Woodland management: an introduction to coppicing
Coppicing is a woodland management technique used to produce a plentiful and manageable supply of young wood, timber or poles. The practice works because, when felled close to the ground leaving just the established root system and stump (know as a coppice stool), many varieties of tree will produce multiple, quick growing, shoots.
Until fairly recent times all farms and smallholdings would have maintained an area of coppice, or copse as it is more traditionally spelt, for the essential raw materials they provided.
Wood from the copse could be used for fuel, fodder and building and crafting materials but, more than this, it also provided an ever changing environment that was useful in maintaining the biodiversity of an area.
Traditionally hazel and ash were popular as they produced quick growing material for fences, hurdles and firewood that would be harvested every five to 10 years. Depending on the final use, other popular varieties for coppicing (including hornbeam, willow, beech, lime and oak) would be harvested at different intervals of anything up to 25 years or, occasionally, more. Large scale coppicing is now rare and the only commercial coppicing operation left in the country consists almost entirely of sweet chestnut which is used extensively in the fencing industry.
Two major industries that were supported by coppicing originally were charcoal making – which was essential for metal smelting before coal became a more viable option – and thatching which relied on coppiced woods for spars (the pins for attaching thatch) and binding rods. While these industries have largely died out there are still several small-scale producers that maintain coppices for these purposes.
Establishing a coppice
There are several different ways of producing coppice all of which have environmental advantages. Pure and mixed coppice, as you may deduce, is where single or mixed varieties of trees are coppiced depending on the use of the final product required. ‘Coppicing with standards’ refers to coppice grown in the same area as full size trees – popular in olden times to achieve the widest range of timber from an area. This method requires careful spacing to avoid excessive shade forming over the coppice and stunting growth.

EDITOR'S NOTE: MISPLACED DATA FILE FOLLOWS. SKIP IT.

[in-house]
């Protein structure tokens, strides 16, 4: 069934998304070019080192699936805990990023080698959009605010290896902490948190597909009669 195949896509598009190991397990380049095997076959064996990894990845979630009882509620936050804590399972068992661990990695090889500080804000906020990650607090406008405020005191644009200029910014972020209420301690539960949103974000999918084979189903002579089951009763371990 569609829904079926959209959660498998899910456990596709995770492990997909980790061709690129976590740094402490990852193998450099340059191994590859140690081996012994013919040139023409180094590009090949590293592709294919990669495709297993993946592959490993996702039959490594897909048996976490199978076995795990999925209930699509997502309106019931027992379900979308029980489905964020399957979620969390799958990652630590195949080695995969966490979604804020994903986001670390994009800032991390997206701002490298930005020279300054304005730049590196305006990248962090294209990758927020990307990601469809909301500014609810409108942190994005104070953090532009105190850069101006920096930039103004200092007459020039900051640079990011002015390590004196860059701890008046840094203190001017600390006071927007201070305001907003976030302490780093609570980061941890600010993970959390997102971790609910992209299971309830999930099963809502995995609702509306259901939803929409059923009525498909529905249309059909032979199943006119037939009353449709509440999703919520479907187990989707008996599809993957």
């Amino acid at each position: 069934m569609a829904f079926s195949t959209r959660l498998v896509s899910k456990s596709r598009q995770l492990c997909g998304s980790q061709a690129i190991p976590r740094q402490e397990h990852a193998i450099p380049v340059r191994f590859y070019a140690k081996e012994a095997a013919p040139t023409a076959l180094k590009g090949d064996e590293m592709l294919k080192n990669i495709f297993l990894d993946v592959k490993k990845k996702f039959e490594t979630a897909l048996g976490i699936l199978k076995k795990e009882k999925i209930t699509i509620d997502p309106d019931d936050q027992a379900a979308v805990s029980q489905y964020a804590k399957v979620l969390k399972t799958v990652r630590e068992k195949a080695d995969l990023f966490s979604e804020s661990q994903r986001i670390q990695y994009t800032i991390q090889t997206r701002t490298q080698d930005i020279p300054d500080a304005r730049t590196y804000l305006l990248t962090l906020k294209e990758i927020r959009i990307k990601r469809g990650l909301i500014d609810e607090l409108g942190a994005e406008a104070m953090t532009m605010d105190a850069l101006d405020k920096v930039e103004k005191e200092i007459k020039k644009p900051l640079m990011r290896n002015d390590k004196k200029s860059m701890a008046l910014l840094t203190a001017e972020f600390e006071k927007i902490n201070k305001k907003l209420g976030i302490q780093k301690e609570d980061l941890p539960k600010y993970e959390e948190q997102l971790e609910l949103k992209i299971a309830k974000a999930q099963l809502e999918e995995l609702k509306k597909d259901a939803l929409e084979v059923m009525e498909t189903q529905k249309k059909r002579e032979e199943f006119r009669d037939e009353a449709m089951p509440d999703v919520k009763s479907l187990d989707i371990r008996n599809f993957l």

Of course the easiest way to establish coppice is to fell existing trees but it is entirely possible to use transplants; however, this should be seen as a longer term project. Transplants should be allowed to establish for a minimum of 2 seasons before the initial cut although more is preferable. When transplanting take into consideration the variety of tree and the length of coppicing cycle. For instance where hazels are grown on a 4-7 year cycle you might site stools a minimum 2.5m apart where ash or oak to be cut at 25 year intervals may need upwards of 7m.
A freshly cut alder stool
The initial felling cut should be made close to the ground and can be done at any time although, if trees are felled in late winter or early spring, don’t worry if there is no growth in the first season as many stools will lie dormant and then burst into life in the second. When they are off and running prolific varieties such as ash can produce canes at a rate of a metre or more per year.
Cutting canes or poles
Areas of coppice are harvested on rotation so that there is always a crop ready for harvest each year. These distinct sections of woodland, each with growth at different ages, are know as ‘coups’. It’s a very efficient system as coppiced trees are constantly regenerating and will essentially live forever – some coppiced stools that have been managed for hundred of years reach 5-6 metres in diameter. FACT: coppiced wood is easily identifiable from the curved ends where it grows from the stool, enabling historians and archaeologists to track usage through the years.